FremantleMedia Australia (FMA) director of drama Jo Porter was the executive driving the production house’s two-part biography on Paul Hogan, Hoges: The Paul Hogan Story. “It’s no secret that these big noisy event miniseries are fantastic tent poles for broadcasters,” she told Mediaweek in the days before part one of Hoges was screened. “We have been working to identify which iconic people would qualify to be portrayed on television.
“It became pretty clear to us that somebody whose story hadn’t been told yet was Paul Hogan. The idea was developed internally at FremantleMedia with my colleague Anthony Ellis who worked with our wonderful writers to script it.”
As to finding a broadcast partner, FMA boss Ian Hogg had been talking to Seven’s Angus Ross and Brad Lyons and they expressed immediate interest. Porter shared executive producer credits on the project with Seven’s head of drama Julie McGauran.
One of the challenges facing Porter and her FMA team was the fact that Hogan was still alive. Australian producers in the past have had challenges portraying a living character, none more famous perhaps than CJZ which ended up in court with Gina Rinehart over Nine’s House Of Hancock.
“Our ambition was always to celebrate Paul Hogan’s career. It was never going to have any tabloid elements and indulge in muckraking,” said Porter.
Everybody working on this project loved Paul Hogan and they wanted to honour it and do the best they could to bring it to life. “At the centre of the story for us was the tale of a regular Australian who happened to have a real gift. He came along at a time when television was booming and looking for new talent. Hogan had an instant connection with the audience which eventually took him to the international stage.
“He was such a superstar with a story worth celebrating.”
As they prepped the mini-series, Porter and some of the team got to meet with Paul Hogan, John Cornell and Delvene Delaney. “Paul is an incredibly modest man and he fully acknowledges his success would never have happened without John. Our director Kevin Carlin likened their partnership to Butch Cassidy and The Sundance Kid.
“Even though Paul and John came from very different worlds there was an incredible friendship. John was a businessman when they met. He had lived overseas while Paul had not moved very far away from where he grew up.”
Porter said that Hogan is essentially an Australian story, but because he did make it to the world stage in a big way via Crocodile Dundee it is also an international success yarn. “There remains an enormous affection for Paul Hogan globally.”
Financing any major production comes with its challenges, and Porter noted one of theirs was filming a period piece.
The series was actually filmed in Queensland after they attracted investment from Screen Queensland. There is great work on some of the period detail, with clever shots of the Sydney skyline in the 70s and some wonderful scenes on an old Sydney bus.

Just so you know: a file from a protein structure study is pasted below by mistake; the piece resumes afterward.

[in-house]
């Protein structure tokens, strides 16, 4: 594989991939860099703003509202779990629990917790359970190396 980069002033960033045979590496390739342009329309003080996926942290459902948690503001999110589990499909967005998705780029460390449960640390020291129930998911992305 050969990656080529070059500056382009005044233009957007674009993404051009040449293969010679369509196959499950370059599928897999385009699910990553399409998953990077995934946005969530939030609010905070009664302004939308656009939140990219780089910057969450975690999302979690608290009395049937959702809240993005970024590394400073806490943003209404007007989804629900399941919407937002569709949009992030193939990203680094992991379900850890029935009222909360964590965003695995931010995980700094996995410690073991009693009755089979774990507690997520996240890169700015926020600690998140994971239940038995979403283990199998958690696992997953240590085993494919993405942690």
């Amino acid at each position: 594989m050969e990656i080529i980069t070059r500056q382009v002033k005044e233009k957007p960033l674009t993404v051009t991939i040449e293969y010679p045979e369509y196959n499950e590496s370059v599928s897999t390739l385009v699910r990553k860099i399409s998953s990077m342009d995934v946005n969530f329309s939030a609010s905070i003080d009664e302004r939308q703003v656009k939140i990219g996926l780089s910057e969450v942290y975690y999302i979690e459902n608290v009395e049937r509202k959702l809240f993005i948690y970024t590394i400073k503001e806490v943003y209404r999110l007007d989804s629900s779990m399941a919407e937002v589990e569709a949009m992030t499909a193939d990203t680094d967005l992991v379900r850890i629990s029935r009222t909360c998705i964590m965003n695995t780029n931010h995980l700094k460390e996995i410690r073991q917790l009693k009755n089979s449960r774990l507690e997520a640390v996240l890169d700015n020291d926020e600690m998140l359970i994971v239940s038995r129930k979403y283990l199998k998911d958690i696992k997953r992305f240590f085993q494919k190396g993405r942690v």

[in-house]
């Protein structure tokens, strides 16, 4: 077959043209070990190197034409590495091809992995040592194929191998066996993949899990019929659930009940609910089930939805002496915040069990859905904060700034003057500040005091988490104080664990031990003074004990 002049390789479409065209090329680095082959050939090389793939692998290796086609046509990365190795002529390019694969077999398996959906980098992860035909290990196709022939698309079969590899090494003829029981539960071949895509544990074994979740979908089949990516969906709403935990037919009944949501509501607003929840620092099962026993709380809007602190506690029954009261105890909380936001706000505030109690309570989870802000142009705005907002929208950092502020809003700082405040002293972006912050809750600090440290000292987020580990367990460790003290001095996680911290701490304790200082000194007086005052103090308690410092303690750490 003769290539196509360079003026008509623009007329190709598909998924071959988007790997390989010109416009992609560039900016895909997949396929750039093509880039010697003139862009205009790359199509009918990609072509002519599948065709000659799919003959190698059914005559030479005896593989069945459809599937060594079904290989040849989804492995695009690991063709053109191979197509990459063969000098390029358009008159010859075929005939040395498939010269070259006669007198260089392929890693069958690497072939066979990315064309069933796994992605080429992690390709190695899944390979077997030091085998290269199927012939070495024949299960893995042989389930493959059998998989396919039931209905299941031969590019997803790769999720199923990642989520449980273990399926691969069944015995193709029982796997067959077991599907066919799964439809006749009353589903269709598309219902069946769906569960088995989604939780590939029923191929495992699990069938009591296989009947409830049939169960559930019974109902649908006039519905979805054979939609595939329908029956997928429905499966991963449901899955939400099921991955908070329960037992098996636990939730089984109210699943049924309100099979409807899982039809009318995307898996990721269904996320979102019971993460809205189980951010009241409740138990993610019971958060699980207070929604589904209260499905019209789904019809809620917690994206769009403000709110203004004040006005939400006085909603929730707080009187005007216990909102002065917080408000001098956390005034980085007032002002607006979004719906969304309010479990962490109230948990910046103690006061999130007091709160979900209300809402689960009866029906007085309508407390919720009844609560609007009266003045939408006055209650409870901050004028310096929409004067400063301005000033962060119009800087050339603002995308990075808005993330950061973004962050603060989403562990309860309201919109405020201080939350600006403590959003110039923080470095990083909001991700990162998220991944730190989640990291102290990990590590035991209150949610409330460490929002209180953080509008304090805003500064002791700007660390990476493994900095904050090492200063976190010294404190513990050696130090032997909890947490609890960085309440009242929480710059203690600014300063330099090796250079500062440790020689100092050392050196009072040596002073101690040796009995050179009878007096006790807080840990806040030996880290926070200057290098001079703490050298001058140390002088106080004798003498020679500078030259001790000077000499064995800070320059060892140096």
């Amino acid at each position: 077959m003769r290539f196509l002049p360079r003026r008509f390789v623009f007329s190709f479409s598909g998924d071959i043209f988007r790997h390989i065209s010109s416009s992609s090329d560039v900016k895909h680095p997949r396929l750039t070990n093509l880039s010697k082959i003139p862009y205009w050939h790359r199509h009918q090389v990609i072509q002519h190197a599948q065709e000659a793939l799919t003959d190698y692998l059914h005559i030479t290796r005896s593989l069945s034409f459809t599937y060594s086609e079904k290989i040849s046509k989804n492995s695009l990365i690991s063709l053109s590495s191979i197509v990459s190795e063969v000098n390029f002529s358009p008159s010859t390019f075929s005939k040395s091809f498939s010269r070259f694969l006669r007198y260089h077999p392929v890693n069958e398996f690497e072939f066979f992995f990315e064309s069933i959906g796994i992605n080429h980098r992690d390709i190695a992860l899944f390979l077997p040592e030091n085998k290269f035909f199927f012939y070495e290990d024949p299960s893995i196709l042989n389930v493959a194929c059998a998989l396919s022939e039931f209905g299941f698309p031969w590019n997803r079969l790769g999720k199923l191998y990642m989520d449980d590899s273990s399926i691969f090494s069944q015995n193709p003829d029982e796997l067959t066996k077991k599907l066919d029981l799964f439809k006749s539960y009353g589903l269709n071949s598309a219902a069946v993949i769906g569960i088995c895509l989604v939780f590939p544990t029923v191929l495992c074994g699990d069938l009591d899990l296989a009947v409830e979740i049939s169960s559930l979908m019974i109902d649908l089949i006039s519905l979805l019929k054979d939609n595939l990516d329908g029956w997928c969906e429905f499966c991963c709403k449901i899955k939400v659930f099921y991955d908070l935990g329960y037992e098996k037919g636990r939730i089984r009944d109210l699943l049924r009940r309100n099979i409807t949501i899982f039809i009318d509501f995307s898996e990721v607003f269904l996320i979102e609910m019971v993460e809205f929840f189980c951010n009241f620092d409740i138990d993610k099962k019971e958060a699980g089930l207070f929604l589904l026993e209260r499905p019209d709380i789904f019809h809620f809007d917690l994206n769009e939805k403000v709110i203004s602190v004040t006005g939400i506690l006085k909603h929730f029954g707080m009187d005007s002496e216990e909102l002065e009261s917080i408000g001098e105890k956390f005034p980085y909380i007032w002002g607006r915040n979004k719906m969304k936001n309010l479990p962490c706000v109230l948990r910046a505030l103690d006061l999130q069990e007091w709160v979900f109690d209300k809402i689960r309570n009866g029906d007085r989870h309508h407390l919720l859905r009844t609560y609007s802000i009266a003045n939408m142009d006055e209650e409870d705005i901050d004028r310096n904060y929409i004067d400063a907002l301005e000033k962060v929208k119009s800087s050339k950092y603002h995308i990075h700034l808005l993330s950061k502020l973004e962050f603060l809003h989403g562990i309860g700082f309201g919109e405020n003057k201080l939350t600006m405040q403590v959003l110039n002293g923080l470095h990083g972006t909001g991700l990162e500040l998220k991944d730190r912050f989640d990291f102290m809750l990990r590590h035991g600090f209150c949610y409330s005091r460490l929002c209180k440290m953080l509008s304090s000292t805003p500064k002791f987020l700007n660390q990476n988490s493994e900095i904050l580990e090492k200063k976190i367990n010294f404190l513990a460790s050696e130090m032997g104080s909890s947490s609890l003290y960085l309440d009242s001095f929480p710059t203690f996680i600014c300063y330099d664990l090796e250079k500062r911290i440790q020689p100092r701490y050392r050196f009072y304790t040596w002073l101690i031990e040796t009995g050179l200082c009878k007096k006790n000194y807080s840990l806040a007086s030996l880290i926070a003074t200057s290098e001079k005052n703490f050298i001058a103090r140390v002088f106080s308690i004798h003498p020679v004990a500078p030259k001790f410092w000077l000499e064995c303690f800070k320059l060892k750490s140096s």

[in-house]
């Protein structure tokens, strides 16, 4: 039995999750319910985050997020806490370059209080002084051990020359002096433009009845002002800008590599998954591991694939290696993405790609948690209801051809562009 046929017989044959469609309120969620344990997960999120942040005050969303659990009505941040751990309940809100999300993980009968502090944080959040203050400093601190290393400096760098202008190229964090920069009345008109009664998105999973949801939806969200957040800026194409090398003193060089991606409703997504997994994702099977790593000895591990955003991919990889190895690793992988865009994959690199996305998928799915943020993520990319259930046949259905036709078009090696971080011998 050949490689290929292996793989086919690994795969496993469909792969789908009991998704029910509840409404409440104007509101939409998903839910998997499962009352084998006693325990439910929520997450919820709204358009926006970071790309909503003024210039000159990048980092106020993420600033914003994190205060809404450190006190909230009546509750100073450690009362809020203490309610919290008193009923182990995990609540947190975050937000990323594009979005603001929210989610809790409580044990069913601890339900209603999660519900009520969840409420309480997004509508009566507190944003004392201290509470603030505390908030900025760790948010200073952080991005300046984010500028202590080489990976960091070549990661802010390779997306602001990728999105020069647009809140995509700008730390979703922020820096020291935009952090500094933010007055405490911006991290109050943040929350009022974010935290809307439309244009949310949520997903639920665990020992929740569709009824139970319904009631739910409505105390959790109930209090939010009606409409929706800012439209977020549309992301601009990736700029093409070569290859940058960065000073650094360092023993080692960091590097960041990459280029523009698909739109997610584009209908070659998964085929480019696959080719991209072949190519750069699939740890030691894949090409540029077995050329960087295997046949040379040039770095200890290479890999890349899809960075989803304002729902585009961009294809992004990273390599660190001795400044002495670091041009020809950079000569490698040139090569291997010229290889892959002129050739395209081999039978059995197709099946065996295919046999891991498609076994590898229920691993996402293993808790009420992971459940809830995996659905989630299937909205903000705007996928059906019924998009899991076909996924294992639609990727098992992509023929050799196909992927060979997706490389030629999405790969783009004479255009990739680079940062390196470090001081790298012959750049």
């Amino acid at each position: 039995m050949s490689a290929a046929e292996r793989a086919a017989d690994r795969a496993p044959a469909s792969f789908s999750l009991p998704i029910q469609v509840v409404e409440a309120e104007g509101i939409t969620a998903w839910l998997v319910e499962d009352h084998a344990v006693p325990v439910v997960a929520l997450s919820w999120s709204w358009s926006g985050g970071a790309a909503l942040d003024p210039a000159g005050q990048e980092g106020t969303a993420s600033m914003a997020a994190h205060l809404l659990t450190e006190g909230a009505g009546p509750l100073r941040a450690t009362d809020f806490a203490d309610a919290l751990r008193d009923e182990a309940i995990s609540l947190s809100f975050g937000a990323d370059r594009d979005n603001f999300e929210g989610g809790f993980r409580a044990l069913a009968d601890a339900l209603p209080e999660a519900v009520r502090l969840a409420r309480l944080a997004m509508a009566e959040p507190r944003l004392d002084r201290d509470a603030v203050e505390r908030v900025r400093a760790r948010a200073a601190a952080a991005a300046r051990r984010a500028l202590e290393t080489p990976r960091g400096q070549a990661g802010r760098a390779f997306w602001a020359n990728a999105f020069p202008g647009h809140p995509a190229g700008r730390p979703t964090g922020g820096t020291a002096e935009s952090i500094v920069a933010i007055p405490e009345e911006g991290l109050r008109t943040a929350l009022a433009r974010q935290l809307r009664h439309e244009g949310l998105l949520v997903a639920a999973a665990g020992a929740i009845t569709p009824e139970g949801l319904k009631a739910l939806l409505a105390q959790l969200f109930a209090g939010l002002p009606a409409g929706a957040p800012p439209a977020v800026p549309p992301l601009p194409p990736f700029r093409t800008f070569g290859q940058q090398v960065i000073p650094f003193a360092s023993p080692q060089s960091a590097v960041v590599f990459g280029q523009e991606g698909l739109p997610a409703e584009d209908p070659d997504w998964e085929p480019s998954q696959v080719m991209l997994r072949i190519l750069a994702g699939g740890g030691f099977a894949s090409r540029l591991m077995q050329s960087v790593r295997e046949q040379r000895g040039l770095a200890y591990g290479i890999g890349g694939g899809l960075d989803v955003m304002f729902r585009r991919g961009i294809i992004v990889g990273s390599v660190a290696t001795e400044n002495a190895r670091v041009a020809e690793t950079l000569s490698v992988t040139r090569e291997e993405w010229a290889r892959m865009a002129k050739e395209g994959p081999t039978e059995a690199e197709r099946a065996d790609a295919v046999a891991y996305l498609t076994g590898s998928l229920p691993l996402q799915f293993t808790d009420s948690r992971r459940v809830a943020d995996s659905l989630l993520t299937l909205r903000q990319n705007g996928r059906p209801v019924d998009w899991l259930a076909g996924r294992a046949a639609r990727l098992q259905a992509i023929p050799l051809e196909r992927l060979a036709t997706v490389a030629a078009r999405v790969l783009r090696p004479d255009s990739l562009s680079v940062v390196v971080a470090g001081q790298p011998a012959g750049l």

“What was so great about Brisbane and the Gold Coast as locations was the number of backdrops on offer. We did shoot some scenes in Sydney including some of the scenes on the Harbour Bridge.”
One challenge viewers will have is having to let go of the young Paul and Noelene Hogan as portrayed by Sean Keenan and Marny Kennedy. Around halfway through part one the actors are replaced by Josh Lawson and Justine Clarke. Porter said it was always the plan to have different actors portraying the lead characters early and later in the story.
“Because the story starts when they are so young, Kevin Carlin thought it was really important to show where Paul Hogan came from to better understand how far he went and what he achieved.
“Kevin is a proud working class man from Port Melbourne originally and he was the perfect choice as director. There was much he identified with where Paul came from.”
Porter had praise for both sets of actors playing the leads. “John Lawson took on the big job of bringing a legend like Paul Hogan to life. He has a background as a comedian which gave him an understanding of how comedy works.”
All viewers might have some opinion on how much the various actors look like the characters they portray. We asked Porter how important that was, or if the audience just needs to believe they are the character, maybe without looking exactly like them.
“The actor needs to be able to embody the essence of the person. We didn’t want the portrayals to be an impersonation.”
The producers recreate the TV show where Hogan first found fame, Nine’s New Faces. However they don’t use the name, instead portraying an unnamed TV talent show. Similarly they recreated his early appearances on A Current Affair. Again they did a good job of showing an unnamed current affairs program.
The producers have pulled off a minor miracle by making much of the old footage match their recreations. Given that most of Hogan’s early career was on Nine, getting those clips would have been a challenge. Porter said the Cornells and Hogan gave permission for all the recreations.
What helped with some of the creations was the addition of stock footage of Sydney.
As to the production’s biggest challenge, Porter said that was trying to decide what to leave out of the Hogan story.